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Wednesday, October 9, 2019

Armond Budish to Announce How Cuyahoga County Will Spend Opioid Settlement Money Later This Week

Posted By on Wed, Oct 9, 2019 at 11:45 AM

  • @TheCityClub
In advance of the bellwether opioid trials involving Cuyahoga and Summit counties, scheduled to kick off on Oct. 21 in the federal courthouse in Cleveland in front of judge Dan Polster, a handful of pharmaceutical companies reached settlements with the two counties to remove themselves from the proceedings that will help dictate the direction and fate of more than 2,000 lawsuits filed by states, counties and cities against manufacturers and distributors over their role in creating the opioid epidemic.

Johnson & Johnson, Endo, Allergan and Mallinckrodt have agreed to fork over about $66 million combined to Cuyahoga and Summit counties, which themselves have agreed to a 62-38 split on all settlements, as reported. The majority of that will come in cash, though some of that dollar figure will come in donated medication, reimbursement of legal fees incurred by the counties, and contributions to non-profit organizations.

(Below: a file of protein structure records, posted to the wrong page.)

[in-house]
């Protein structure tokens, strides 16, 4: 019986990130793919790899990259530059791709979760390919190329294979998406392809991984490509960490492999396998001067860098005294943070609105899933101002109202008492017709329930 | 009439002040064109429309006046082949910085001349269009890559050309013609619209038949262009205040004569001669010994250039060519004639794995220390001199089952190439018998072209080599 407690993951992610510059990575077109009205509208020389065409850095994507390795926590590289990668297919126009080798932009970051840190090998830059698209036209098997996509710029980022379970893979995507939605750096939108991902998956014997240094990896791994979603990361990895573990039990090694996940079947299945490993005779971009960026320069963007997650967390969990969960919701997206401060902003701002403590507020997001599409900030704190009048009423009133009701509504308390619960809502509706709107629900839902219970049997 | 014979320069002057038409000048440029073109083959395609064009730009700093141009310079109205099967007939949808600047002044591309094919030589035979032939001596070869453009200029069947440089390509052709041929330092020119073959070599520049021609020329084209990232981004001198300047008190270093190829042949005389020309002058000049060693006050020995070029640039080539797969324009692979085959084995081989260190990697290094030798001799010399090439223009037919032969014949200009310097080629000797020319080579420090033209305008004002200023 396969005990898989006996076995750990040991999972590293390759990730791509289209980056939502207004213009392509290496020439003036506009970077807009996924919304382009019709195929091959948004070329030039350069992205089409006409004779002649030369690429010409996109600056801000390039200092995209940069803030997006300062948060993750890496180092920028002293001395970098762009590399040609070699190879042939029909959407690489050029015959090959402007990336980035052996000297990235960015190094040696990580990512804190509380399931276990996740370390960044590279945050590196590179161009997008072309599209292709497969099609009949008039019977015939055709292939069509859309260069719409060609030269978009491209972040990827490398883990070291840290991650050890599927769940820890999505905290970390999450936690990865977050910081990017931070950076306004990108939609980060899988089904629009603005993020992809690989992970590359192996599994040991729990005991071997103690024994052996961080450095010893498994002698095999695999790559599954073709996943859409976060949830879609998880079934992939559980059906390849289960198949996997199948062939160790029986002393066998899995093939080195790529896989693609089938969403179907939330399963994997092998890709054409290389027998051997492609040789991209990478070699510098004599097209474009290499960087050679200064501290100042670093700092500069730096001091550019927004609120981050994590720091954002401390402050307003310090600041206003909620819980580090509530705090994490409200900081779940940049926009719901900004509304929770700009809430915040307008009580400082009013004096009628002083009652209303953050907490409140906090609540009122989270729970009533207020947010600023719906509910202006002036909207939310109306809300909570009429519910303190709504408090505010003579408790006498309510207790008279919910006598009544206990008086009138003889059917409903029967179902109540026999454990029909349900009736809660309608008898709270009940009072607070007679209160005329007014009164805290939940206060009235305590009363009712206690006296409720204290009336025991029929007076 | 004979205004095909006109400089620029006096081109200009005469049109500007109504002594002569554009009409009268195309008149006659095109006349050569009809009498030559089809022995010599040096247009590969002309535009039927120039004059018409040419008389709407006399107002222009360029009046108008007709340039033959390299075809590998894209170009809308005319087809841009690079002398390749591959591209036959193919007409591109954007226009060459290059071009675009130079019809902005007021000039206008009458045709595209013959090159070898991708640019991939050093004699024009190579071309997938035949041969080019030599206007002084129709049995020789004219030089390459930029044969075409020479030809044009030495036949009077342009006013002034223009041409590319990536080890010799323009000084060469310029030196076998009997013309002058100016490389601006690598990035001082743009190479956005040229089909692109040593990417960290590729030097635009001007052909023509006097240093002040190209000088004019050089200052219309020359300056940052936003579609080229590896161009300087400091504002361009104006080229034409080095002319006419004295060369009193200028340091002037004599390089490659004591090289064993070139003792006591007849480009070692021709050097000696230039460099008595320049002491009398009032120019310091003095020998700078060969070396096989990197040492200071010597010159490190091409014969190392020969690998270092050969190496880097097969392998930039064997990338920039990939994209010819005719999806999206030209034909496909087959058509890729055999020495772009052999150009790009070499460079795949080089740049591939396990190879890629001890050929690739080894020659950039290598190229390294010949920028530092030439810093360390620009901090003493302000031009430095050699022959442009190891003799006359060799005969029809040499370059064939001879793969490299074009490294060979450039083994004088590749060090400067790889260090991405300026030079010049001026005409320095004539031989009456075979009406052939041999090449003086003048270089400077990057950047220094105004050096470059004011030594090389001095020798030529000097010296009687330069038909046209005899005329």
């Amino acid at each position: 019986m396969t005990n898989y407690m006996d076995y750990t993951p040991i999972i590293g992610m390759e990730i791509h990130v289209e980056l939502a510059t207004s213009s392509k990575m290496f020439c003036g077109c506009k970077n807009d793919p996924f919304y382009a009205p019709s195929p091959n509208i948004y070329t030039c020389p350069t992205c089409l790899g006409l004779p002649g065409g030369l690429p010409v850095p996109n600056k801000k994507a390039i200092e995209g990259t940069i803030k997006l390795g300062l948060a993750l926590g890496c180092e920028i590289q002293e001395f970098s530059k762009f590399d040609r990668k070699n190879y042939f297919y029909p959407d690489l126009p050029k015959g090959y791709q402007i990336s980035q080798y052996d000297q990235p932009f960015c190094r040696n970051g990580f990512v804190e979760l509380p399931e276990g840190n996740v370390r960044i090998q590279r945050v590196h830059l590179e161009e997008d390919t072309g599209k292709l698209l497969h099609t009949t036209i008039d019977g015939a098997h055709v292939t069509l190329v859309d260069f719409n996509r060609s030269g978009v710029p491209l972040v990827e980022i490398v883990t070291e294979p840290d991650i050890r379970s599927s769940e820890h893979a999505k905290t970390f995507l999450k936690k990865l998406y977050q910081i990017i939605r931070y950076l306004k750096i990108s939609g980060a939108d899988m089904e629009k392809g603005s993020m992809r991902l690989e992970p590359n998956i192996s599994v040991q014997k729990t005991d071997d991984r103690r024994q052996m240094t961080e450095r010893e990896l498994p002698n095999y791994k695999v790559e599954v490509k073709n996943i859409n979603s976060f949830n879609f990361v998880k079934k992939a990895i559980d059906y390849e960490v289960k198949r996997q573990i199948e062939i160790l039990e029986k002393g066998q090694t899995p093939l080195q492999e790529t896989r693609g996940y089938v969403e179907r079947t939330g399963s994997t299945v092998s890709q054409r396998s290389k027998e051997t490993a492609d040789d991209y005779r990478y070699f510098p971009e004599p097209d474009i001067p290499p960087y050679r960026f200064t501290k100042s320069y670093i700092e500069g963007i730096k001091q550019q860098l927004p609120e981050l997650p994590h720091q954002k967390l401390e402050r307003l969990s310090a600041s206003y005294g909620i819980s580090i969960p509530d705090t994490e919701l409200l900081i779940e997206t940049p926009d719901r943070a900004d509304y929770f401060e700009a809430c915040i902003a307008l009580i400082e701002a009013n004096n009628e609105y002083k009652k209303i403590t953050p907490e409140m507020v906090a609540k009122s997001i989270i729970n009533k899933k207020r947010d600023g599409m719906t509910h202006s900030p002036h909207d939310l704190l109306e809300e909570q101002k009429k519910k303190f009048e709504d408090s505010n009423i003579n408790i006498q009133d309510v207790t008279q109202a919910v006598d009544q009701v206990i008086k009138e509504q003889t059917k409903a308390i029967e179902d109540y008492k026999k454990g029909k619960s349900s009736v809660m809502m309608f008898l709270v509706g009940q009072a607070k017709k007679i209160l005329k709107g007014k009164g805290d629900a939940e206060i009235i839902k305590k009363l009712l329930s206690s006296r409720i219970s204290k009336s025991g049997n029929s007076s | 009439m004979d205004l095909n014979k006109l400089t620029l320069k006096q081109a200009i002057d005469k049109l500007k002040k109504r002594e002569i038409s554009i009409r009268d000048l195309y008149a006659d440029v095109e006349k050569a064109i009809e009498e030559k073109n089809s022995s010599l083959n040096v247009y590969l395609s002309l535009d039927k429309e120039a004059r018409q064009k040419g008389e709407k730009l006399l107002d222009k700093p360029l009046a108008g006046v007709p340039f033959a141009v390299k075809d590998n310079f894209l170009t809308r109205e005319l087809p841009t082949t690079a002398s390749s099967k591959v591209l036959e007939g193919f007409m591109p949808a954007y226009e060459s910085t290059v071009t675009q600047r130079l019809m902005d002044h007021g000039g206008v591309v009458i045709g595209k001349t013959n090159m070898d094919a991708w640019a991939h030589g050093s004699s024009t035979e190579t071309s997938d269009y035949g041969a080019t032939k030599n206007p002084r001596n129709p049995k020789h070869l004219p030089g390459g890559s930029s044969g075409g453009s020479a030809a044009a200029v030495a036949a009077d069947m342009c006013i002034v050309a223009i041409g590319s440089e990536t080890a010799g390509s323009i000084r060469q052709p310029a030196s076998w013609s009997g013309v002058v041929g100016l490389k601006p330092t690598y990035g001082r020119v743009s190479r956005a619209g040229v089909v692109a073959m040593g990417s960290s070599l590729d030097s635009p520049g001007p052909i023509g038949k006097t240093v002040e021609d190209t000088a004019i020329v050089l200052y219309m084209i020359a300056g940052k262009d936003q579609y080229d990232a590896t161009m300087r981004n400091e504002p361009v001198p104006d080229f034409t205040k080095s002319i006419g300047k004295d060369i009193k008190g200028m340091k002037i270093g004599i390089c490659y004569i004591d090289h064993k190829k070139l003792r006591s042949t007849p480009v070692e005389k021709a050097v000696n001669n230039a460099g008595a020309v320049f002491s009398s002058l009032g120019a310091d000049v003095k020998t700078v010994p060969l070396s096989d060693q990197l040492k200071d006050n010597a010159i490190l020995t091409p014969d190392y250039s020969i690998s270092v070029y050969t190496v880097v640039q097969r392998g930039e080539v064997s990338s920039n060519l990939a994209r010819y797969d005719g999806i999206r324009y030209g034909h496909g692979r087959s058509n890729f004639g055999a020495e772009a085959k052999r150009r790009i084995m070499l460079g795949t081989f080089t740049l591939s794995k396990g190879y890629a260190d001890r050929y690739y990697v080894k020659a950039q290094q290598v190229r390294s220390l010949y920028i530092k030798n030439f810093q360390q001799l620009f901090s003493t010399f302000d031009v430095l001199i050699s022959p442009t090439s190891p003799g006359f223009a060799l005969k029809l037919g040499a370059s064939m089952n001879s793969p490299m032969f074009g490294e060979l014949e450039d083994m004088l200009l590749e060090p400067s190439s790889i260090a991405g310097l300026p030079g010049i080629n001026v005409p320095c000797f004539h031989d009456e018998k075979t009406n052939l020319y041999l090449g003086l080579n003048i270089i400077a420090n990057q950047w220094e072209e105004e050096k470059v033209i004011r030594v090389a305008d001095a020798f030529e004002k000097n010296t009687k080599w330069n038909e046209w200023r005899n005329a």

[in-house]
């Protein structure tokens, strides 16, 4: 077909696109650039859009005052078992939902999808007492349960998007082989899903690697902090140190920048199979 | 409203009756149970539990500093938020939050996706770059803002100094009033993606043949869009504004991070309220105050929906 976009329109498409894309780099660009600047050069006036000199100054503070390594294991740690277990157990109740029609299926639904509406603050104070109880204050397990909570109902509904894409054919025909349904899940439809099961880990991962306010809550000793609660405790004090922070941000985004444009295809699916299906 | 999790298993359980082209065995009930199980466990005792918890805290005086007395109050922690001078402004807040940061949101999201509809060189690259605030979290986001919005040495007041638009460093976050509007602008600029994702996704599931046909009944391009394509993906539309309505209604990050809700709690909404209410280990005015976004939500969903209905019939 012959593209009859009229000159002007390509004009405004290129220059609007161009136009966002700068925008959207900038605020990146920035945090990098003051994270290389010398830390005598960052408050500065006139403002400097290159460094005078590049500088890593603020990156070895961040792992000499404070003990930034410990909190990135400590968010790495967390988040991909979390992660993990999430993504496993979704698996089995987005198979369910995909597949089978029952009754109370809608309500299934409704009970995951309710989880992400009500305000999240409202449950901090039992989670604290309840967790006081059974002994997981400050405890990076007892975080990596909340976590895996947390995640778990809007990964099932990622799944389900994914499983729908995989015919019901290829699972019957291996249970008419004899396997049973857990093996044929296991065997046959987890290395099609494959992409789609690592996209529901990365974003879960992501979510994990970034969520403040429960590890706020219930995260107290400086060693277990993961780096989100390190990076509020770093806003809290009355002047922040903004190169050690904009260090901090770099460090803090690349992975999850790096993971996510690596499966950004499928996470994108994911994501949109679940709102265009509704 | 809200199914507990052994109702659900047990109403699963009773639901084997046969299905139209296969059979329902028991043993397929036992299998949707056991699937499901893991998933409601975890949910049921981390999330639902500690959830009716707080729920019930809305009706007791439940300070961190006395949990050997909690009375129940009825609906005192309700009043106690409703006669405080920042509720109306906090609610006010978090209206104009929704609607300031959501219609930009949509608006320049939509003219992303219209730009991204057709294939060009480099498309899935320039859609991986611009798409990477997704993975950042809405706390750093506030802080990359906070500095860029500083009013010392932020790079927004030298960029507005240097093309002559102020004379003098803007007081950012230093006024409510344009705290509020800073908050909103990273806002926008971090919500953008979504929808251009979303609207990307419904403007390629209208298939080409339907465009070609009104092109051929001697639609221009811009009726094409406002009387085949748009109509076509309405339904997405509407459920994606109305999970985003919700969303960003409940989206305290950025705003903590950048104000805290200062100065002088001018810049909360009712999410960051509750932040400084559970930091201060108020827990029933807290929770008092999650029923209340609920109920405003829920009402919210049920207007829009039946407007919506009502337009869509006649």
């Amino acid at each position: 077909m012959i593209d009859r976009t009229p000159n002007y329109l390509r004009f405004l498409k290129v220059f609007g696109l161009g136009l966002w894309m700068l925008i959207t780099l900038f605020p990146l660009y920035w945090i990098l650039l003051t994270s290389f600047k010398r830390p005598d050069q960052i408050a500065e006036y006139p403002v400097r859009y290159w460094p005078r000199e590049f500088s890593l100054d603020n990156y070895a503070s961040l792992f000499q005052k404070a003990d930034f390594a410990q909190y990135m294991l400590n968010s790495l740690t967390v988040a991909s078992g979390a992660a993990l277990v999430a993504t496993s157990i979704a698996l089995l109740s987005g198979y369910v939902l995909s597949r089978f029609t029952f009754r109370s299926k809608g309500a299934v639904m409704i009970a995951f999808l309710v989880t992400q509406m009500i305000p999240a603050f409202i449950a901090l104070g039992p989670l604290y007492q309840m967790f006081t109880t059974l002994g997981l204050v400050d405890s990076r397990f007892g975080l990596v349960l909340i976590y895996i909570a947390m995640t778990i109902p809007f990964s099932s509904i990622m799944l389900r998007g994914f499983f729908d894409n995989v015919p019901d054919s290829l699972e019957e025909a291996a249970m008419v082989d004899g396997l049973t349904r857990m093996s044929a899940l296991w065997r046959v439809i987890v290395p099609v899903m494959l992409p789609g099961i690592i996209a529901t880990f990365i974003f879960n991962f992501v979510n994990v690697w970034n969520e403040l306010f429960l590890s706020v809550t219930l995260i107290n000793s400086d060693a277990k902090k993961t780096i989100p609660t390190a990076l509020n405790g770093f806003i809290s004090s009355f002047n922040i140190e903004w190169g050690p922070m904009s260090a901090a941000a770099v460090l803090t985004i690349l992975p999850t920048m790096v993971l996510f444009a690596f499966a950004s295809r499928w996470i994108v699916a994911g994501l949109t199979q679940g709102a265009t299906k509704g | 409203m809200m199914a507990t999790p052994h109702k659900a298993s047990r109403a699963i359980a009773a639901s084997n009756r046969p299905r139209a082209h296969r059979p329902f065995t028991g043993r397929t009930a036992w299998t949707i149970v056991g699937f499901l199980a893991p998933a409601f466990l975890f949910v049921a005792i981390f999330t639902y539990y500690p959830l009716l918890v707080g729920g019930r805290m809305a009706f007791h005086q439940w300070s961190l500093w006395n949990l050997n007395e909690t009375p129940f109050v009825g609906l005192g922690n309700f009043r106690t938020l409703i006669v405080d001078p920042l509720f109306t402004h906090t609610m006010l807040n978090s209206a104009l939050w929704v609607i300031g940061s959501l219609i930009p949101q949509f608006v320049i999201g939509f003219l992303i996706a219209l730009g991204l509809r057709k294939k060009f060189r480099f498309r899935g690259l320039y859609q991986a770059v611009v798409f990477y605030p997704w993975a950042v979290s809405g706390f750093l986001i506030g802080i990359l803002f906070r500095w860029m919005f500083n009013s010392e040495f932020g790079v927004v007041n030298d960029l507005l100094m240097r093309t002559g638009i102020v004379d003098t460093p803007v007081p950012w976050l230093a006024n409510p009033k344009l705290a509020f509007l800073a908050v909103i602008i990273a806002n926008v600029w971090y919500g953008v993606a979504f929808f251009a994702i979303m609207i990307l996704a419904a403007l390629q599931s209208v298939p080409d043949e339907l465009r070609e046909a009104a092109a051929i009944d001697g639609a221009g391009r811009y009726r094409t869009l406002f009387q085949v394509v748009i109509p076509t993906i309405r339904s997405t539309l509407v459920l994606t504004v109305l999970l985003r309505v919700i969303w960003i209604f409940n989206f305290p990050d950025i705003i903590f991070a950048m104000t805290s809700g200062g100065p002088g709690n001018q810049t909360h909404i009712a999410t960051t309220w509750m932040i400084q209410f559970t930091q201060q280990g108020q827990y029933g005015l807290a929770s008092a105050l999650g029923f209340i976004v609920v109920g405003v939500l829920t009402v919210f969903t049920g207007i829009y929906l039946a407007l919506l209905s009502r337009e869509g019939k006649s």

Regardless, Cuyahoga County will be collecting tens of millions of dollars. What exactly it will use those funds for will be announced later this week, county executive Armond Budish told county council during biennial budget talks on Monday.

One part of the plan is known: Budish's proposed two-year budget for 2020-2021 includes $2.5 million annually for a diversion center that would serve incoming inmates suffering from mental illness and awaiting court dates at a new facility instead of the troubled and overcrowded Cuyahoga County Jail. (As noted, the budget does not include money to build this facility.)

The county's director of the office of budget and management, Maggie Keenan, told council that the operating costs of the diversion center would come from the opioid settlement money.

As for how the rest of the pie gets split up, expect a large chunk of it to go towards health and social services, areas and departments that have had their budgets maxed out and blown up while dealing with the epidemic's effects.

A county spokesperson said the plans would be announced at a press conference, though a date hasn't yet been finalized.

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